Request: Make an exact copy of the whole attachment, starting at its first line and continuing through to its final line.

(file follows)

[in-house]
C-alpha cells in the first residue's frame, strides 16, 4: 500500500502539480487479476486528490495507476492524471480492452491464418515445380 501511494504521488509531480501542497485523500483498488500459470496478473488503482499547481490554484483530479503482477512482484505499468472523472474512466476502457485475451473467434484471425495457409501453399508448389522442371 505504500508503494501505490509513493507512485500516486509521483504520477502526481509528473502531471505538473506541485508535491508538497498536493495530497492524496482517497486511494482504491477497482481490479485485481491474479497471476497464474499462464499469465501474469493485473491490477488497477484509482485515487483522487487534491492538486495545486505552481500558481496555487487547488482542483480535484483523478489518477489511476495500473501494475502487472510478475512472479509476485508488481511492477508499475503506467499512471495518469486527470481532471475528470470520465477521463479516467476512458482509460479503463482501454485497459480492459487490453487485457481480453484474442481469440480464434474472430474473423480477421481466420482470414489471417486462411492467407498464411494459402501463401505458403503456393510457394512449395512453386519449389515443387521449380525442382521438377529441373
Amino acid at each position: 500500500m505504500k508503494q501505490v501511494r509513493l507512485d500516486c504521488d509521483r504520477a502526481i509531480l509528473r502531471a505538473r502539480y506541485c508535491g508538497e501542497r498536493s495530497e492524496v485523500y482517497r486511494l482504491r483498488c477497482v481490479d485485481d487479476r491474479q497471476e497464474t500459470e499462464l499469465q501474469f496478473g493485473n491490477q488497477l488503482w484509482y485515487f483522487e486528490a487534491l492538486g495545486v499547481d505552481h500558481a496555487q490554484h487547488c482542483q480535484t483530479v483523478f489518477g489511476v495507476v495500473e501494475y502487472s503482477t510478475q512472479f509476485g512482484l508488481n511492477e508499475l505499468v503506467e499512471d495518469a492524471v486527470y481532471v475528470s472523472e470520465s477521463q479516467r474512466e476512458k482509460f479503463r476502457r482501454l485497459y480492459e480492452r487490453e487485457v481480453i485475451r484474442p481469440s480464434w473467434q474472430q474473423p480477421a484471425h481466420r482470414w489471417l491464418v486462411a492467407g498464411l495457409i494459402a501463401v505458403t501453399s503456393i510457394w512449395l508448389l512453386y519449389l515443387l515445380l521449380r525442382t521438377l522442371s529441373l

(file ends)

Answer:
[in-house]
C-alpha cells in the first residue's frame, strides 16, 4: 500500500502539480487479476486528490495507476492524471480492452491464418515445380 501511494504521488509531480501542497485523500483498488500459470496478473488503482499547481490554484483530479503482477512482484505499468472523472474512466476502457485475451473467434484471425495457409501453399508448389522442371 505504500508503494501505490509513493507512485500516486509521483504520477502526481509528473502531471505538473506541485508535491508538497498536493495530497492524496482517497486511494482504491477497482481490479485485481491474479497471476497464474499462464499469465501474469493485473491490477488497477484509482485515487483522487487534491492538486495545486505552481500558481496555487487547488482542483480535484483523478489518477489511476495500473501494475502487472510478475512472479509476485508488481511492477508499475503506467499512471495518469486527470481532471475528470470520465477521463479516467476512458482509460479503463482501454485497459480492459487490453487485457481480453484474442481469440480464434474472430474473423480477421481466420482470414489471417486462411492467407498464411494459402501463401505458403503456393510457394512449395512453386519449389515443387521449380525442382521438377529441373
Amino acid at each position: 500500500m505504500k508503494q501505490v501511494r509513493l507512485d500516486c504521488d509521483r504520477a502526481i509531480l509528473r502531471a505538473r502539480y506541485c508535491g508538497e501542497r498536493s495530497e492524496v485523500y482517497r486511494l482504491r483498488c477497482v481490479d485485481d487479476r491474479q497471476e497464474t500459470e499462464l499469465q501474469f496478473g493485473n491490477q488497477l488503482w484509482y485515487f483522487e486528490a487534491l492538486g495545486v499547481d505552481h500558481a496555487q490554484h487547488c482542483q480535484t483530479v483523478f489518477g489511476v495507476v495500473e501494475y502487472s503482477t510478475q512472479f509476485g512482484l508488481n511492477e508499475l505499468v503506467e499512471d495518469a492524471v486527470y481532471v475528470s472523472e470520465s477521463q479516467r474512466e476512458k482509460f479503463r476502457r482501454l485497459y480492459e480492452r487490453e487485457v481480453i485475451r484474442p481469440s480464434w473467434q474472430q474473423p480477421a484471425h481466420r482470414w489471417l491464418v486462411a492467407g498464411l495457409i494459402a501463401v505458403t501453399s503456393i510457394w512449395l508448389l512453386y519449389l515443387l515445380l521449380r525442382t521438377l522442371s529441373l